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Hydro cost may boost tax bills

Kitchener Waterloo Record - November 9, 2002
by Jeff Outhit

There's more bad news for shocked residents digging deep into wallets to pay rising electricity bills.

Schools, hospitals and local governments say their hydro bills are also rising fast and that could lead to budget deficits. Ultimately, those deficits would be passed to taxpayers. Among the concerns:

  • Waterloo Region may have to find $350,000 to $700,000 more for electricity to treat drinking water, light streets and traffic signals, and power buildings.
  • The public school board worries it may face a $500,000 hydro deficit after paying hydro bills for its schools and buildings through next August.
  • St. Mary's Hospital is predicting a $73,500 hydro shortfall by April.
  • The City of Kitchener may end up $100,000 in the red after paying hydro costs for its buildings, arenas and facilities through December.

Hydro rates have jumped dramatically since Ontario opened its electricity market to competition in May.

Officials at public institutions hope the volatile rates will ease this winter. Some are counting on the province to extend rebates to ease the pain.

But the pain can't be ignored.

"(The hydro shortfall of) $73,500 could get us a couple of nurses," said Peter Sweeney, spokesman for St. Mary's Hospital in Kitchener.

"It is certainly a challenge. There is no doubt about it," said Ken Noonan, director of facilities management for Waterloo Region.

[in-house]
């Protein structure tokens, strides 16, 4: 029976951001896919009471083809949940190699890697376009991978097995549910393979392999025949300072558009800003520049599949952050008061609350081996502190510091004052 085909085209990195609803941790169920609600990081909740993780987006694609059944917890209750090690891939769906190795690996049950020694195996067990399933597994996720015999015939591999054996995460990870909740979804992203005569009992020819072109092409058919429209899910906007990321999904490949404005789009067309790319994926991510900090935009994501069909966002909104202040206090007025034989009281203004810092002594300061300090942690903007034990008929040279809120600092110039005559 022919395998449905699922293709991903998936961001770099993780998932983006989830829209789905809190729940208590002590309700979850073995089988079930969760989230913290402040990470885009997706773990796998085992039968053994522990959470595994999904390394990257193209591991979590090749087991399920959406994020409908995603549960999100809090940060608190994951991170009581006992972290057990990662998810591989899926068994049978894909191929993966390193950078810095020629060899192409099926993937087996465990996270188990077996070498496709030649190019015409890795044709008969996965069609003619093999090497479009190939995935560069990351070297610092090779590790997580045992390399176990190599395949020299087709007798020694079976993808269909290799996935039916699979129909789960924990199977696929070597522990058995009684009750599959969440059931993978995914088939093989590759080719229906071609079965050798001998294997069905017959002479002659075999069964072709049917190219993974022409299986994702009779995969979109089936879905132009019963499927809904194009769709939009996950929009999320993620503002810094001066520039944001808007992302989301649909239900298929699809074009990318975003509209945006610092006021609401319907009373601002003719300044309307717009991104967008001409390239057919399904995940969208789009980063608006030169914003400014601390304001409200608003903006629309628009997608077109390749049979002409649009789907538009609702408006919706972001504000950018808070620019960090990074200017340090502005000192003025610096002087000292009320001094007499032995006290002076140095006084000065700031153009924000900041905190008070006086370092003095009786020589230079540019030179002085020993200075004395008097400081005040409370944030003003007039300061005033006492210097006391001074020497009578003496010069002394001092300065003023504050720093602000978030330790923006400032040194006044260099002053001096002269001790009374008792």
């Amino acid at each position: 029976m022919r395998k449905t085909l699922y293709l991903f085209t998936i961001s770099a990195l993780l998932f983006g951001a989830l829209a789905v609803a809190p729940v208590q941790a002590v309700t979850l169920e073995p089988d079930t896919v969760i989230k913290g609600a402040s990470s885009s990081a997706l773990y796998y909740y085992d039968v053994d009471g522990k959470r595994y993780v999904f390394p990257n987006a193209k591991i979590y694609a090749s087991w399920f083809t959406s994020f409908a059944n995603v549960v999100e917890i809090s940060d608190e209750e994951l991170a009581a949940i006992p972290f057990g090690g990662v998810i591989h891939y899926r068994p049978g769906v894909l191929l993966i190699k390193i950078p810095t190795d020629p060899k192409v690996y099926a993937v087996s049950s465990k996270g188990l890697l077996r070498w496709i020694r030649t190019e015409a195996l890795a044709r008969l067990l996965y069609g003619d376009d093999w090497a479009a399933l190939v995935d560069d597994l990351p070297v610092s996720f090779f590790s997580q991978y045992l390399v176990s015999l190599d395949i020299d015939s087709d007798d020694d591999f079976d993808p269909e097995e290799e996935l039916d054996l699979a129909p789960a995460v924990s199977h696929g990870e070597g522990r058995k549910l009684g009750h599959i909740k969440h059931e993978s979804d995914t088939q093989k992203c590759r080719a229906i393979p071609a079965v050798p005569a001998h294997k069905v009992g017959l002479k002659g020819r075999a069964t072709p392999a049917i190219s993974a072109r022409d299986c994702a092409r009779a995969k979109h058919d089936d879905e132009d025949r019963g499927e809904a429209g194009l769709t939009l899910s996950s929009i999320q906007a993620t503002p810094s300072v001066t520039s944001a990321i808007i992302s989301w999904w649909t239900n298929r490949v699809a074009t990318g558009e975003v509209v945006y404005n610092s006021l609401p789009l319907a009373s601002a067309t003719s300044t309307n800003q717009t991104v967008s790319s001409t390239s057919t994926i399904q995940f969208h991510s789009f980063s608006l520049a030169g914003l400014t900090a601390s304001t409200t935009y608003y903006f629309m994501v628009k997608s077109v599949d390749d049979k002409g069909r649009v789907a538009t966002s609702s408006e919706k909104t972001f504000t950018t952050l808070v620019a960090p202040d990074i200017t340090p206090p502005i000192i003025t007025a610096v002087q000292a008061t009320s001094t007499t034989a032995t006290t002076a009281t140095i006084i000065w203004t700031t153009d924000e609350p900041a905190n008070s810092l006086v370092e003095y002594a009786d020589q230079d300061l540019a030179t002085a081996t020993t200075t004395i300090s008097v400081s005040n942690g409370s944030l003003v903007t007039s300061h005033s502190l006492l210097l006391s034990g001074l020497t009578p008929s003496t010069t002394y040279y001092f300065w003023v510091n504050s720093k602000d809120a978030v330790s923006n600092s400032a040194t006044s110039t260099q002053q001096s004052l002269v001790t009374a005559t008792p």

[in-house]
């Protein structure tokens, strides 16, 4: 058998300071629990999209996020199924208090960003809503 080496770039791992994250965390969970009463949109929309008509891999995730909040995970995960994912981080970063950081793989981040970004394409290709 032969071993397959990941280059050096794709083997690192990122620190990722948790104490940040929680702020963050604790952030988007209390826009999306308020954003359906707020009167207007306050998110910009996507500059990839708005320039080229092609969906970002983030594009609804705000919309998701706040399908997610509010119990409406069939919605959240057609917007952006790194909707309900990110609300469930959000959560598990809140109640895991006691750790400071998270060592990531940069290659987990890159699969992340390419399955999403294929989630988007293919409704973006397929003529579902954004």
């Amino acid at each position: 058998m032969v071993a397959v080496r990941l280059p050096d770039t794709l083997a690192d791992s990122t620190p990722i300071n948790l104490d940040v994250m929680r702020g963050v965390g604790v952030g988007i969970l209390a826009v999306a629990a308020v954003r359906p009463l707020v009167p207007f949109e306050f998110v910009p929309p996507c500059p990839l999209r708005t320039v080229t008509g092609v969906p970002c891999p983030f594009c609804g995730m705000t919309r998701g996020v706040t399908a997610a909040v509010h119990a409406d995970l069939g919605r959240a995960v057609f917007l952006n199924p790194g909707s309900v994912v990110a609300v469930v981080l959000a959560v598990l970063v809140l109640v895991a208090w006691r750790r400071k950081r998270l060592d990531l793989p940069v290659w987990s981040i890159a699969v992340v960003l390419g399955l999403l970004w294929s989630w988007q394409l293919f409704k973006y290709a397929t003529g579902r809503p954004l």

The Waterloo Region District School Board hopes to protect classrooms if it has to scour for extra cash to pay rising hydro costs.

"The last place you're going to try to take from is the classroom," said George Barnard, superintendent of business services. "So you're going to have to look administratively at other areas of your operation."

Some institutions are reviewing new ways to cut power use. They're also pondering whether to sign a long-term contract for a fixed rate.

That's what the City of Cambridge did. And it has paid off -- at least for the month of September.

Cambridge saved $42,000 in September by locking into a two-year contract at 4.6 cents per kilowatt hour. That's under the average price of 5.2 cents since May, but exceeds the price of 4.3 cents predicted before May.

There is a risk that Cambridge will end up paying more for hydro than others if rates fall, said city treasurer Frank Gowman. Then again, the city faces no budget surprises.

"It's like an insurance policy," he said.

"It's the security of having a fixed price for two years. That way, you know what you're going to be paying."

Grand River Hospital expects its hydro bill to rise by $200,000 this year and has budgeted for this increase.

Mike Voisin, director of public affairs, said it's too early to tell if more money will be needed.

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